Supreme Court Holds that Federal Insurance Exchanges Allow for Tax Credits under Section 36B of the Affordable Care Act

Wednesday, July 1, 2015
In King Et Al. v. Burwell, Secretary of Health and Human Services, Et Al., No 14-114 (June 25, 2015), the Supreme Court held that Affordable Care Act Section 36B’s tax credits are available to individuals in states that have a Federal Exchange for insurance, but do not have a State Exchange. The Affordable Care Act adopts the guaranteed issue and community rating requirements which provide that insurers do not bar people due to their health conditions and cannot charge higher premiums due to those health issues.  Second, the Act generally requires individuals to maintain health insurance coverage or make a payment to the IRS, unless the cost of buying insurance would exceed eight percent of that individual’s income.  And third, the Act seeks to make insurance more affordable by giving refundable tax credits to individuals with household incomes between 100 percent and 400 percent of the federal poverty line, §36B. 

In addition to those three reforms, the Act requires the creation of an “Exchange” in each State—basically, a marketplace that allows people to compare and purchase insurance plans. The Act gives each State the opportunity to establish its own Exchange, but provides that the Federal Government will establish “such Exchange” if the State does not.  The Act also provides that tax credits “shall be allowed” for any “applicable taxpayer,” but only if the taxpayer has enrolled in an insurance plan through “an Exchange established by the State.  An IRS regulation interprets that language as making tax credits available on “an Exchange,” 26 CFR §1.36B–2, “regardless of whether the Exchange is established and operated by a State . . . or by HHS,” 45 CFR §155.20.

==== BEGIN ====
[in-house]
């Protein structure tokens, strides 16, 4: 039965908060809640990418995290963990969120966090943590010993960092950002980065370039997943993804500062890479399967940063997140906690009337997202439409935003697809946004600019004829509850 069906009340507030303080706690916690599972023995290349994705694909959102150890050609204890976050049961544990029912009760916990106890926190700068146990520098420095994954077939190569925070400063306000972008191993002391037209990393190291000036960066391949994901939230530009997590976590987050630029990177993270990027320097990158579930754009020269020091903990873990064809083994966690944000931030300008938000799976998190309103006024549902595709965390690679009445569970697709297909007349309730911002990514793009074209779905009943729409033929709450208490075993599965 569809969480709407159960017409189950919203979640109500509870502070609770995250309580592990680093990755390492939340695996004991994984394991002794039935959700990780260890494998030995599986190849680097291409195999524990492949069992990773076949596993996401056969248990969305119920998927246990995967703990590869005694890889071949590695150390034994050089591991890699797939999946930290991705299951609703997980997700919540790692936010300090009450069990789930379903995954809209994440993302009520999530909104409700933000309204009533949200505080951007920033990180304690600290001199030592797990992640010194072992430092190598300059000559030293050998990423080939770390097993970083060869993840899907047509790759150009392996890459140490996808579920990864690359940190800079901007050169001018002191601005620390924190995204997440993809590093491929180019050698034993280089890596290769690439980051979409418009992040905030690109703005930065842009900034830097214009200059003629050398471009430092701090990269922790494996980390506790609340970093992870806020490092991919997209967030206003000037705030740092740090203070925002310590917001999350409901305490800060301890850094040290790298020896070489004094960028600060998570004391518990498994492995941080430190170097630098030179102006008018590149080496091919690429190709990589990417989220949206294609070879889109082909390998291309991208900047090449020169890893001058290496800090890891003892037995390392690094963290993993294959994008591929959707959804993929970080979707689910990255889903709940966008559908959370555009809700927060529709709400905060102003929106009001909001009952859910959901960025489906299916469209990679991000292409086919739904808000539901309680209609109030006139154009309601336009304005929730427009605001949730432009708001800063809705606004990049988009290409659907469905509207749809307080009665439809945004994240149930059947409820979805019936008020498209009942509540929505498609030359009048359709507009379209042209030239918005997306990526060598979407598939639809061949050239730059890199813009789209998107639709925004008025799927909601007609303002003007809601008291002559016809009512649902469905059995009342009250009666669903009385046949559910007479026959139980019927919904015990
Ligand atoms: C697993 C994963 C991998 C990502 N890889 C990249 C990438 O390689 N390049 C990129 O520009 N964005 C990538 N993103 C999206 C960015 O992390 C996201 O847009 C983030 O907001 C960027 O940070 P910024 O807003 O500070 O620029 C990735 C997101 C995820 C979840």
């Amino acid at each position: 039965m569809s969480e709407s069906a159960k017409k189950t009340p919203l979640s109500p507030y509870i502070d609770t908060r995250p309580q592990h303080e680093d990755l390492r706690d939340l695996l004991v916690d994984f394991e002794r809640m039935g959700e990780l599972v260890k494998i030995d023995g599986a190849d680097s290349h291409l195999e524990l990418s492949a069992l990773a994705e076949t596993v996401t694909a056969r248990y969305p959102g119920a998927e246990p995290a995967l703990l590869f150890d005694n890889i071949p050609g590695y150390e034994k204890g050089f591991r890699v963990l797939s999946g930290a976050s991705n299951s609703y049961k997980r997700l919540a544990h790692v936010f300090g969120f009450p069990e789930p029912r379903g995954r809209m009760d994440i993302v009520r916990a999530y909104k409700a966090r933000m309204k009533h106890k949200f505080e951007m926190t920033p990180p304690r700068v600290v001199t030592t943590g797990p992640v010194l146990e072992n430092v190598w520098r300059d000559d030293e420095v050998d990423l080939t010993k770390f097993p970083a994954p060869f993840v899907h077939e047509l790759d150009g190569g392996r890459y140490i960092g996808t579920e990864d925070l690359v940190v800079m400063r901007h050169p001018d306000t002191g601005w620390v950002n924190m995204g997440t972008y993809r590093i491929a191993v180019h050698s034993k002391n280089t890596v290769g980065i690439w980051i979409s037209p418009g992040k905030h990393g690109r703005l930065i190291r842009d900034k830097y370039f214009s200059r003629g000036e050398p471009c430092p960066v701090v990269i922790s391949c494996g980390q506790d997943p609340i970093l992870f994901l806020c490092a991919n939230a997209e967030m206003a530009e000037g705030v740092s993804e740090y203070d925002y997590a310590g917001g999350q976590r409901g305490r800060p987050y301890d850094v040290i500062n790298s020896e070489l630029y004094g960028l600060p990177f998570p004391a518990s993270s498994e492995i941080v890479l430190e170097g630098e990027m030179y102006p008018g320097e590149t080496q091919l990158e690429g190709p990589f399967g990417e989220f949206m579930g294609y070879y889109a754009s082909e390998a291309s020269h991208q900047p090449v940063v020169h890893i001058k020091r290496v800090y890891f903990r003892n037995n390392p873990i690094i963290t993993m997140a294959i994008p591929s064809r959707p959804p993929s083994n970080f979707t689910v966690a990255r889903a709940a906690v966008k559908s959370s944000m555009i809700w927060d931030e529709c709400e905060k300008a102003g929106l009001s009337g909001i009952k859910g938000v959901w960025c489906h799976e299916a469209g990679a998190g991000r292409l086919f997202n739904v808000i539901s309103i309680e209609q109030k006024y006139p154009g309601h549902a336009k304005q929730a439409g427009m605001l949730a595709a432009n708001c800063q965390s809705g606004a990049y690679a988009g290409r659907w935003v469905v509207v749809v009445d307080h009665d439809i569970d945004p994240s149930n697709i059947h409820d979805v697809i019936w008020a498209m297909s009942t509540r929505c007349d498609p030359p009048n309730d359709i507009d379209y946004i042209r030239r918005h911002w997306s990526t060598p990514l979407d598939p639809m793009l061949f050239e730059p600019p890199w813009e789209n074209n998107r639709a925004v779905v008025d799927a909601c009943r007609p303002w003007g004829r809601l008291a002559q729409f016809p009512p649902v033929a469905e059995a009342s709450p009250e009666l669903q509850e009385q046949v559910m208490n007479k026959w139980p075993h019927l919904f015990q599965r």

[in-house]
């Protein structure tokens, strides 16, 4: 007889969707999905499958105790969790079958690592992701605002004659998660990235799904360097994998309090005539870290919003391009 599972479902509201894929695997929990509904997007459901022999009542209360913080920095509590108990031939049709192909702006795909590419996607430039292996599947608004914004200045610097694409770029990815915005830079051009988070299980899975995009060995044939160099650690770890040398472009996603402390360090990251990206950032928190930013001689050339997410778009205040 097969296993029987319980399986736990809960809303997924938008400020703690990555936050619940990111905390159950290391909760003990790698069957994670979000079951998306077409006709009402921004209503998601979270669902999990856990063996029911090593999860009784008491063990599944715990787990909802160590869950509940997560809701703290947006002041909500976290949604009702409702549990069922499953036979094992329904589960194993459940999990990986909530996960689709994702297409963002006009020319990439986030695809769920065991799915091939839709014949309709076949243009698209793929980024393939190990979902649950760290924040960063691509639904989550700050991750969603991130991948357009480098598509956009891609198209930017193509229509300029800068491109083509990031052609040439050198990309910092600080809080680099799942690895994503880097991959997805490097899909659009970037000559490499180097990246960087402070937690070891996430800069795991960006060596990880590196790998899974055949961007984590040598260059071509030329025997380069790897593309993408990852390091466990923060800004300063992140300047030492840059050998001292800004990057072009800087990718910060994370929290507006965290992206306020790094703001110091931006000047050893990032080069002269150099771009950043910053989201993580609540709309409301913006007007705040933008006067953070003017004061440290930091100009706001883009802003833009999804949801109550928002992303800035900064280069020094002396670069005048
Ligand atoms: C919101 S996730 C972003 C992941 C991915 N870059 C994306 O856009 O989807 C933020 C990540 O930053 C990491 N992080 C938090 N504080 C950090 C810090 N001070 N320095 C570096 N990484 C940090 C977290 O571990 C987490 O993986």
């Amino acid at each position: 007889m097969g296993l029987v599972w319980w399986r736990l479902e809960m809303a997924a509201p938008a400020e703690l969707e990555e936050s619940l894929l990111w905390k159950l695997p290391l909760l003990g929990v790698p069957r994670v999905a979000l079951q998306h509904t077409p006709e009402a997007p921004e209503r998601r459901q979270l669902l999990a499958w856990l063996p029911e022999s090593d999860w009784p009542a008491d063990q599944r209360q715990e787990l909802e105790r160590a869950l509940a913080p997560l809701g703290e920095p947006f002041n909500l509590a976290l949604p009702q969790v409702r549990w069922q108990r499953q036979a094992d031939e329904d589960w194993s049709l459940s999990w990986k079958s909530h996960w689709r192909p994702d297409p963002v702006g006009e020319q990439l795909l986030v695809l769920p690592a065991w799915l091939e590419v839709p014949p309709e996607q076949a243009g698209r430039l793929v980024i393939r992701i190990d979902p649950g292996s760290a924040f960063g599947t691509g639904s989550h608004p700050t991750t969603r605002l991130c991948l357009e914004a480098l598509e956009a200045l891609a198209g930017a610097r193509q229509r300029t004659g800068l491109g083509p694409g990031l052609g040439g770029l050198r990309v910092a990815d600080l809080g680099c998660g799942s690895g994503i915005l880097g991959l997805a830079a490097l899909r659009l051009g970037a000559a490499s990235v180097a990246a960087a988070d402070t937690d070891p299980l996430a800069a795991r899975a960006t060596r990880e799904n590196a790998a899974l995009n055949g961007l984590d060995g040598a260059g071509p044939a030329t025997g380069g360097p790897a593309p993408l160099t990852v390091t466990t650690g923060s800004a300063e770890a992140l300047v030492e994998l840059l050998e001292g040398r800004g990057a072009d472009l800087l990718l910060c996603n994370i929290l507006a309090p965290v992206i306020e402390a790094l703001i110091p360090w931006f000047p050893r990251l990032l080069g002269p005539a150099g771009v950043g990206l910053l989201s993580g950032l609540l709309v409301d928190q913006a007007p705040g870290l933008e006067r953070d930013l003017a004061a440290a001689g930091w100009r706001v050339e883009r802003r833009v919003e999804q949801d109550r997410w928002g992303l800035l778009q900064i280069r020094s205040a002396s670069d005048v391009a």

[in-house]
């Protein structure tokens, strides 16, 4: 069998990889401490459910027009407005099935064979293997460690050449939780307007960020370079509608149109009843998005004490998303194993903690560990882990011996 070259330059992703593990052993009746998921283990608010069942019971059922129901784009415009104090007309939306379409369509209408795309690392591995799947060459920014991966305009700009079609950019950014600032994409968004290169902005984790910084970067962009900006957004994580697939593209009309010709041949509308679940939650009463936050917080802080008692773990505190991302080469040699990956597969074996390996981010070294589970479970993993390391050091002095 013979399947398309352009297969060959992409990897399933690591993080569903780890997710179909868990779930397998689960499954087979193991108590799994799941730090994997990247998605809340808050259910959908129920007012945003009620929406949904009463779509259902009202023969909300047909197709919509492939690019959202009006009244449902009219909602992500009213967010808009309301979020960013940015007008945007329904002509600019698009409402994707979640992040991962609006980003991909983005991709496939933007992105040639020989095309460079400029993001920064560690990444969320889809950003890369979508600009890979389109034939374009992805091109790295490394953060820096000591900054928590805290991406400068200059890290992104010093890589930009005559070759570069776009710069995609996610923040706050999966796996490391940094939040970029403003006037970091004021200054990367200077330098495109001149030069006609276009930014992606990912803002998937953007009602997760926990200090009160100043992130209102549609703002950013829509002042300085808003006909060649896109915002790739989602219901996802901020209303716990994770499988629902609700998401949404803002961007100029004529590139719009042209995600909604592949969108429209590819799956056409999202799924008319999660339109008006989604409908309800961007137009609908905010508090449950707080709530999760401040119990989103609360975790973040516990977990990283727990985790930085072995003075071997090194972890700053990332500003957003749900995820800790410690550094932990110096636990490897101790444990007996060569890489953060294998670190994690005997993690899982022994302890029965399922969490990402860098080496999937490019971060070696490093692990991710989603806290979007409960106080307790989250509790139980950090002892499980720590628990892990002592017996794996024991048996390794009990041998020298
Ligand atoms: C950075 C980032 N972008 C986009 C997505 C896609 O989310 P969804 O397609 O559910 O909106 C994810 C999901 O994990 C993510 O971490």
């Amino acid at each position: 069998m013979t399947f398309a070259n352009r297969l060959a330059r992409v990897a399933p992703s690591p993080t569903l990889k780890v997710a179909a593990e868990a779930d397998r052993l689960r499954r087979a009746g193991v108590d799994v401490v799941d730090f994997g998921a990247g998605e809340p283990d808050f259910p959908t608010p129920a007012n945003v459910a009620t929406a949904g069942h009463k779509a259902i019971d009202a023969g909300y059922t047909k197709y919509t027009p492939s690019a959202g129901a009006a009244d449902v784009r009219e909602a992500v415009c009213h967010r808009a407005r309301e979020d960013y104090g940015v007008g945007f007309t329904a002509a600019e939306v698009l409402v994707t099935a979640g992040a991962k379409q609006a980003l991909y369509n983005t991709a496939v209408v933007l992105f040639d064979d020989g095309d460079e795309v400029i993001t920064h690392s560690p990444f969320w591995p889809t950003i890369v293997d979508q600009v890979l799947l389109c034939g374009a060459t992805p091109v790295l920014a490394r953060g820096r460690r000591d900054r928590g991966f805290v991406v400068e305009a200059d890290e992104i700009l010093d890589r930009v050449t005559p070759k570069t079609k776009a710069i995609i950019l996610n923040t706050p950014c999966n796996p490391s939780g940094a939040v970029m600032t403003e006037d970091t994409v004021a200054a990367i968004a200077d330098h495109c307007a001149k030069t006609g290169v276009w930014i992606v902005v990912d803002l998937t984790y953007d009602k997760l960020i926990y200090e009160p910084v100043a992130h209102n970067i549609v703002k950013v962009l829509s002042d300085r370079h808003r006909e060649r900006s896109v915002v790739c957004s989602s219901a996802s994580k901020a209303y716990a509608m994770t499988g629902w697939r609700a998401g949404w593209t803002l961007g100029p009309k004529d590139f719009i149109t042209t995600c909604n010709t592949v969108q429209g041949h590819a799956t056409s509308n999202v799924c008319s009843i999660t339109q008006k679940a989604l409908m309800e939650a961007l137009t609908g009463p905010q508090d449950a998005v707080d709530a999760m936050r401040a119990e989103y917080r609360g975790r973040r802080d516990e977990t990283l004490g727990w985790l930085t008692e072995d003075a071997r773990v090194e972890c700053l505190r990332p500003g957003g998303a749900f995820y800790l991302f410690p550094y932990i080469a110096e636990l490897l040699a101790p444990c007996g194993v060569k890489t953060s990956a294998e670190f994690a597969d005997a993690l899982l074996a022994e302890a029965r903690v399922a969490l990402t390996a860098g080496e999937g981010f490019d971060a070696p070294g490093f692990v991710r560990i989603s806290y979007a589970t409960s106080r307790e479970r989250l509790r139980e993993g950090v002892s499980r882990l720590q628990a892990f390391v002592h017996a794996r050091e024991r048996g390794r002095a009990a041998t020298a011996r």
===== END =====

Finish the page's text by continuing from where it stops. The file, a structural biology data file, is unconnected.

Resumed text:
The petitioners were four individuals who live in Virginia, which has a Federal Exchange. They did not wish to purchase health insurance. In their view, Virginia’s Exchange did not qualify as “an Exchange established by the State under [42 U. S. C. §18031],” so they should not receive any tax credits. That would make the cost of buying insurance more than eight percent of petitioners’ income, exempting them from the Act’s coverage requirement. As a result of the IRS Rule, however, petitioners would receive tax credits. That would make the cost of buying insurance less than eight percent of their income, which would subject them to the Act’s coverage requirement.

The Court determined that Petitioners’ plain-meaning arguments were strong, but the Act’s context and structure compelled the conclusion that Section 36B allows tax credits for insurance purchased on any Exchange created under the Act. Those credits are necessary for the Federal Exchanges to function like their State Exchange counterparts, and to avoid the type of calamitous result that Congress plainly meant to avoid.

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